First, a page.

David Benham and other pro-life activists have filed an amended complaint against North Carolina officials in response to their arrests last year while outside an abortion clinic.
Amid a statewide lockdown in response to the COVID-19 pandemic, Benham and a small number of sidewalk counselors went to an abortion clinic in Charlotte last year to try and persuade mothers seeking an abortion to change their minds. While there, they were cited by police and subsequently arrested.
On Monday, as part of the ongoing litigation over the incident, Benham and the other plaintiffs filed an amended complaint against the city of Charlotte and Mecklenburg County in the U.S. District Court for the Western District of North Carolina, Charlotte Division.
The pro-life activists are being represented by the Alliance Defending Freedom, a conservative law firm that has successfully argued cases before the U.S. Supreme Court.
Denise Harle, senior counsel with ADF, told The Christian Post on Tuesday that their decision to file the amended complaint was strengthened by the fact that the charges against Benham and the others were later dropped.
“The dropping of the charges actually underscores why this amended complaint should prevail,” said Harle. “What we’ve added in this amended complaint is Fourth Amendment claims, based on the unlawful stop, unlawful detention, and unlawful arrests, the fact that the city and the county dropped the charges against David Benham shows that those arrests were improper.”
She continued, “The fact that they’re not even pursuing the charges is a pretty clear admission that there’s no there, there. And that’s exactly what we’re bringing to the federal court in this amended complaint is that those arrests themselves were a violation of the Fourth Amendment.”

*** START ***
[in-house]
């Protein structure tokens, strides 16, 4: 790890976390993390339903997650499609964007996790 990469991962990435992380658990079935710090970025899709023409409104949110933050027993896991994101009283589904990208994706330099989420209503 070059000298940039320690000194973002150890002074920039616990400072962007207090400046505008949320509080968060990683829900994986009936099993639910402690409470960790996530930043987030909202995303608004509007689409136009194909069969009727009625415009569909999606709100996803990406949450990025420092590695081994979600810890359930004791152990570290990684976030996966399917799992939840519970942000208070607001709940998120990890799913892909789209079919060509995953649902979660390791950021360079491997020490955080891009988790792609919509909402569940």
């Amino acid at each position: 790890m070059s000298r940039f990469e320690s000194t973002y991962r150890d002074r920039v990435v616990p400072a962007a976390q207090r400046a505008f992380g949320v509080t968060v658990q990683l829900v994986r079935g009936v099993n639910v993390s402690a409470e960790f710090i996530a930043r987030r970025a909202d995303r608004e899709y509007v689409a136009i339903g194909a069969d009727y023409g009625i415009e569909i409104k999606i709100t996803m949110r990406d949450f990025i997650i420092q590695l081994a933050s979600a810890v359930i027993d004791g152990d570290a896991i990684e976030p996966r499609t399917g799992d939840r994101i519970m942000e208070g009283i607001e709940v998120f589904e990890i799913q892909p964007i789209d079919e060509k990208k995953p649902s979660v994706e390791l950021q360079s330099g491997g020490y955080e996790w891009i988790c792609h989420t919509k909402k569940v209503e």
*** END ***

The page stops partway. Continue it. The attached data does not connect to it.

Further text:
Harle also told CP that she believed the arrests of Benham and the sidewalk counselors were a violation of the First Amendment and “motivated by a targeting of free speech and animosity toward certain religious views.”
“The government certainly is welcomed to protect public health, but if it is going to do that, it needs to do so in an evenhanded way that has a rational basis,” she continued.
“What it can’t do is enact a law and then apply it unfairly only to select groups of people whose viewpoint the government disagrees with.”
The city of Charlotte declined to comment about the litigation when contacted by The Christian Post.
According to authorities, the April 2020 arrests were made because Benham and the others were allegedly violating state lockdown orders.
Benham, Cities4Life and Global Impact Ministries, also called Love Life, denied any wrongdoing and filed a lawsuit against Charlotte and Mecklenburg County.
The suit claimed the police selectively enforced the orders, noting that “the abortion clinic began filling up with clients and numerous people roamed the parks and sidewalks for recreation and exercise.”
“[We] were praying on the sidewalk, maintaining a safe distance from one another and others, and helping women interested in the important charitable services they offered,” stated the complaint.
“Despite the health and safety motivations underlying the COVID-19 restrictions, government officials cannot and should not selectively enforce those regulations. Nor should they prohibit constitutionally protected activities that do not endanger public health or safety.”